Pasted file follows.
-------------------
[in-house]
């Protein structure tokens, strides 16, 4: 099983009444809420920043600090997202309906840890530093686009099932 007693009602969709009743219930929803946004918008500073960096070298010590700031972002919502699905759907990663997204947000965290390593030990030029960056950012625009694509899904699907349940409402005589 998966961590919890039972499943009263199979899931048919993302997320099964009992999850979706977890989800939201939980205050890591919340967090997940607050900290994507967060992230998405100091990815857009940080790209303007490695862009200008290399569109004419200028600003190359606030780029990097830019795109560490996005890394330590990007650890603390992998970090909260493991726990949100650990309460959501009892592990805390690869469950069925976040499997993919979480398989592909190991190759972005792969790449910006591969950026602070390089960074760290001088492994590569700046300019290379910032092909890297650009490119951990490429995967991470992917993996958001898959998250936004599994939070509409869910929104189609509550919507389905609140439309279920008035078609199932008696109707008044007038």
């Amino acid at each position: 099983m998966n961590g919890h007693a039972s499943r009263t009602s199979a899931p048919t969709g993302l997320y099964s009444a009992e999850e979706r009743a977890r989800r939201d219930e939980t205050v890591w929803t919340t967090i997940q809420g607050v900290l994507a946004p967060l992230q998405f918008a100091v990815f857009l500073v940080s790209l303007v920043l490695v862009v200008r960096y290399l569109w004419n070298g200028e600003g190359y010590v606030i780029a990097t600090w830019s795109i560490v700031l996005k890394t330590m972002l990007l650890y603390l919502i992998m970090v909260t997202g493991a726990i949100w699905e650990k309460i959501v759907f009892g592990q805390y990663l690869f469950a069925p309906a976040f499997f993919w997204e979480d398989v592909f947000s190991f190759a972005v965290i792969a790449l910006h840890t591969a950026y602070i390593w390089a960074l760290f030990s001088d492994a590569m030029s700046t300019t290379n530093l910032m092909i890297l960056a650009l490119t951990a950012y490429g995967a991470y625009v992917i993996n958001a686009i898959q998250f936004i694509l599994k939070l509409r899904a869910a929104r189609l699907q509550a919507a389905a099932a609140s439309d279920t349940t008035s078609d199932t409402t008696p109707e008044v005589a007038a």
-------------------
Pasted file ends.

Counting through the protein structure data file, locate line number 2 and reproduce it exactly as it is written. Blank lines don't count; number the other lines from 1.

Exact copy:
């Protein structure tokens, strides 16, 4: 099983009444809420920043600090997202309906840890530093686009099932 007693009602969709009743219930929803946004918008500073960096070298010590700031972002919502699905759907990663997204947000965290390593030990030029960056950012625009694509899904699907349940409402005589 998966961590919890039972499943009263199979899931048919993302997320099964009992999850979706977890989800939201939980205050890591919340967090997940607050900290994507967060992230998405100091990815857009940080790209303007490695862009200008290399569109004419200028600003190359606030780029990097830019795109560490996005890394330590990007650890603390992998970090909260493991726990949100650990309460959501009892592990805390690869469950069925976040499997993919979480398989592909190991190759972005792969790449910006591969950026602070390089960074760290001088492994590569700046300019290379910032092909890297650009490119951990490429995967991470992917993996958001898959998250936004599994939070509409869910929104189609509550919507389905609140439309279920008035078609199932008696109707008044007038």